PHYSICAL LOCATION Being home-based saves on overhead expenses and can be an excellent tax write-off. This can allow you to put your dollars in other areas of investment that make better sense. An office presence, however, can be a smart investment depending on your business’s growth model. If you need a space to present the appropriate image or to accommodate workers or meetings with clients, you may have to consider a location outside the home. Later, as your business grows and continues to expand in a rented space, a mortgage might become a better alternative than leasing because the property would be an investment and a tangible asset both for the business and for you as the business owner. PHYSICAL LOCATION EXAMPLE A custom home builder was in the midst of expanding with an impressive stand-alone commercial office and showroom. The new facility was still several months from completion when his current leased space came up for renewal. With no option to go month-to-month, the owner leased a temporary, low-rent warehouse unit to curtail expenses until his new space was ready to be occupied. Shortly thereafter, rumors began to spread that his business was in trouble. With the help of a consultant, the owner realized that his expense mentality was the culprit, so he made two critical changes that set the record straight. He invested in under-construction signage to make passers-by on the busy highway aware of his new facility. He then moved from the low-rent warehouse space into one of the spec homes he was building, temporarily outfit-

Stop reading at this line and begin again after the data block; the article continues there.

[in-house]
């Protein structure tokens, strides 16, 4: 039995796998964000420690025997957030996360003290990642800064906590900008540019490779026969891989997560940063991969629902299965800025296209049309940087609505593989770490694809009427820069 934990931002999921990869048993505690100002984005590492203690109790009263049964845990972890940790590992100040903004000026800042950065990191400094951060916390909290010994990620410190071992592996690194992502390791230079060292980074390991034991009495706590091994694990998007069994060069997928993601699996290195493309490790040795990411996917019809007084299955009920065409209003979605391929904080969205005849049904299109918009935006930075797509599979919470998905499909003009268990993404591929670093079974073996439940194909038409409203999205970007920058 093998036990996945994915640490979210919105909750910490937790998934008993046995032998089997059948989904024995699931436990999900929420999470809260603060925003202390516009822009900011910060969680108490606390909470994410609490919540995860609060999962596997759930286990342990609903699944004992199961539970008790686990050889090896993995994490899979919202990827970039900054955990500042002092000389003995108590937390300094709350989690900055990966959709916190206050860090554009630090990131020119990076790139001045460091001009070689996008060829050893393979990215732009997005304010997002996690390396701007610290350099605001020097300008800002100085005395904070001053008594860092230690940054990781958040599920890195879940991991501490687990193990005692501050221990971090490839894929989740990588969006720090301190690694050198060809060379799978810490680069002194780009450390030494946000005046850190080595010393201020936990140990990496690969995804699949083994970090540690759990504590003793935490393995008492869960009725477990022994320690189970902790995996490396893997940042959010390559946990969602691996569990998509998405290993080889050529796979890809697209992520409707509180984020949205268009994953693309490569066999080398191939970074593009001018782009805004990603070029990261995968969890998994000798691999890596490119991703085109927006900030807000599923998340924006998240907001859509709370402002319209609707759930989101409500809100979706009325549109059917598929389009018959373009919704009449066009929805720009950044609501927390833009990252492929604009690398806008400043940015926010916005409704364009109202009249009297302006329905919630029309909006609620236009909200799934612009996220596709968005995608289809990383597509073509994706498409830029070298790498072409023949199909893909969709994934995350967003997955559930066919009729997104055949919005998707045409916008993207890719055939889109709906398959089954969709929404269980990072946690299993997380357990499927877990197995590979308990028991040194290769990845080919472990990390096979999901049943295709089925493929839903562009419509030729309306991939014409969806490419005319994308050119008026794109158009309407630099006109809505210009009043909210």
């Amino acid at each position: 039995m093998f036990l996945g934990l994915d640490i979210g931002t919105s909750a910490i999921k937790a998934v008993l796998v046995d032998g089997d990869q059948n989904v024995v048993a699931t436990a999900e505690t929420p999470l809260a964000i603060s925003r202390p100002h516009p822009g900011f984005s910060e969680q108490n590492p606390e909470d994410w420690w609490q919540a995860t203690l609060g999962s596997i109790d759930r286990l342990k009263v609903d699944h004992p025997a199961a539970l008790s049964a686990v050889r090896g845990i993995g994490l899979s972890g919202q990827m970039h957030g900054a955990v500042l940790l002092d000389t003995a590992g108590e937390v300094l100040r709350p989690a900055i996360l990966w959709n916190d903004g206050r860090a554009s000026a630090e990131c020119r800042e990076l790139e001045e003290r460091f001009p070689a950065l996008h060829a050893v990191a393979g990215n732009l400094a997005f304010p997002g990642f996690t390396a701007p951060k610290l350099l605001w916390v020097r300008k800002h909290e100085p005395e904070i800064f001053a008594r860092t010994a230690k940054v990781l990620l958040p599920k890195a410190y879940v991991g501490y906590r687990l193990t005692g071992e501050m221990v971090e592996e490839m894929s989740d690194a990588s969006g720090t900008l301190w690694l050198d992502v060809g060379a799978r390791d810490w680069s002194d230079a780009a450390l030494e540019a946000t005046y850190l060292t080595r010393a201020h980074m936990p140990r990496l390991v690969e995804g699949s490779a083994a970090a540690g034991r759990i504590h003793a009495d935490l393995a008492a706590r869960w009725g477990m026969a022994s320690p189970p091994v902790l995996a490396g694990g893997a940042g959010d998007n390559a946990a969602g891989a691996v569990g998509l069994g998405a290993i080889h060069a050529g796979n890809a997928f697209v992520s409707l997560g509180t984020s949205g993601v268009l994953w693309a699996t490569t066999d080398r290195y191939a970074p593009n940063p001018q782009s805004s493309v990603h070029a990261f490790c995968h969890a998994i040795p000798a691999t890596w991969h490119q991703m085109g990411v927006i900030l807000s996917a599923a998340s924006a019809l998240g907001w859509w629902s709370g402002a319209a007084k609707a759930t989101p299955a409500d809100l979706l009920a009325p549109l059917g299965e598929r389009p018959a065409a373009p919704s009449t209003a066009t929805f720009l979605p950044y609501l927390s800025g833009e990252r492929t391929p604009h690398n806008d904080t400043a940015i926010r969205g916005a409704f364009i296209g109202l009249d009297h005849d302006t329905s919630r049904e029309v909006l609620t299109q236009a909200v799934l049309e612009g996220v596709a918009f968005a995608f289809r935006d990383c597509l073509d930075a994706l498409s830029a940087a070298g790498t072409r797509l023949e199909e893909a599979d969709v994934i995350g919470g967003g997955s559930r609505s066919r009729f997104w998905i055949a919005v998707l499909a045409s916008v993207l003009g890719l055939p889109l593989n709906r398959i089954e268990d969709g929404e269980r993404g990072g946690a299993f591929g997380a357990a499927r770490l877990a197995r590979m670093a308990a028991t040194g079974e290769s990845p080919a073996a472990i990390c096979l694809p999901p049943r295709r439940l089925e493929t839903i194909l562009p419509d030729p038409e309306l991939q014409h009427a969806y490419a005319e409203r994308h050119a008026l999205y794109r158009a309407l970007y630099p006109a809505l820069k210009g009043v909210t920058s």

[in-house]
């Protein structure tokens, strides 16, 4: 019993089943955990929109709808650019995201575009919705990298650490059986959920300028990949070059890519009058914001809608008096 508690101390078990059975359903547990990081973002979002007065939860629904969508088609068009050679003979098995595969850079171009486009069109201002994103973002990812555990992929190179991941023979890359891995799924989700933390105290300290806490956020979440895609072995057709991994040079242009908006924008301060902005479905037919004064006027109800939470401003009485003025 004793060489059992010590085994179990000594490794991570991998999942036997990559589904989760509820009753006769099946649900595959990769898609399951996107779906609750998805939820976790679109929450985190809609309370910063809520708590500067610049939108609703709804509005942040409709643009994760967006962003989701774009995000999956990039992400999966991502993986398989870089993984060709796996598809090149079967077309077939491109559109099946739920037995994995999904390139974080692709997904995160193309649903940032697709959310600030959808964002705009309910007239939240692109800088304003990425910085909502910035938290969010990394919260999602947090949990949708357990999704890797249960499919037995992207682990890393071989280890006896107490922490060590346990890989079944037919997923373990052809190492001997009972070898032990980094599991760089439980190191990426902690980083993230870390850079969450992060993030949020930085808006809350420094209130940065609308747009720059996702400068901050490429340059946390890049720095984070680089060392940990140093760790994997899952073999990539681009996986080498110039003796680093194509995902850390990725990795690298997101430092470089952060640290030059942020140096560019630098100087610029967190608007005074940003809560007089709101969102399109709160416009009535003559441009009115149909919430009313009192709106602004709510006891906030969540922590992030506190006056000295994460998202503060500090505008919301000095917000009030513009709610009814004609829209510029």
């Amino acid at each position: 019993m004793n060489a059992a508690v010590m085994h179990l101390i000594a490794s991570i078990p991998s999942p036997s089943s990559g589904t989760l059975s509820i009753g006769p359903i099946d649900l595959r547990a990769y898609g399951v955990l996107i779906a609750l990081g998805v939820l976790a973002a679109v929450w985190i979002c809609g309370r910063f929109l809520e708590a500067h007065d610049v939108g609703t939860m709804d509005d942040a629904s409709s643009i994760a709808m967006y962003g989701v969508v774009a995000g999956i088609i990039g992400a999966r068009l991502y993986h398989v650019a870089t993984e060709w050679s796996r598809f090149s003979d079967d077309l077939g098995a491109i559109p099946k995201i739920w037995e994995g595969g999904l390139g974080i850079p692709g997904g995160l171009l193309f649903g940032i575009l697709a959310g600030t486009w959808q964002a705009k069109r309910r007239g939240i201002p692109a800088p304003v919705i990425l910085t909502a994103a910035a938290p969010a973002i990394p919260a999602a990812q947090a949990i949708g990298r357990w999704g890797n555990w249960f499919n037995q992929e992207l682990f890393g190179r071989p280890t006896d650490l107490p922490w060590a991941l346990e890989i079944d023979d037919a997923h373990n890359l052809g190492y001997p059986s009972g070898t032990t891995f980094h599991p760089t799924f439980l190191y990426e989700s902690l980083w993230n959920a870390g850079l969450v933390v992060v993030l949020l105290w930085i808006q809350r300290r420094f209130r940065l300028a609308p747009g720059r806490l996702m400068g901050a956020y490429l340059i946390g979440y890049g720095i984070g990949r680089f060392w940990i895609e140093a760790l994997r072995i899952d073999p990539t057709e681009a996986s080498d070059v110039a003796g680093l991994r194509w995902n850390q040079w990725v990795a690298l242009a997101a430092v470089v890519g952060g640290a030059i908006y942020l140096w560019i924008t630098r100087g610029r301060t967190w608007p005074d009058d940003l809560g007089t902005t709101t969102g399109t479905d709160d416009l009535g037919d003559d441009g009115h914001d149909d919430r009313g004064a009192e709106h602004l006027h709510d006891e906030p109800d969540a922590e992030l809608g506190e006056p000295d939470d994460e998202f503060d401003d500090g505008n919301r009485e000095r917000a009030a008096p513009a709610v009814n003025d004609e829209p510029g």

ting the garage into a complete office and showroom welcome center. These location moves immediately squelched the rumors and brought positive attention to his business’s expansion in the community.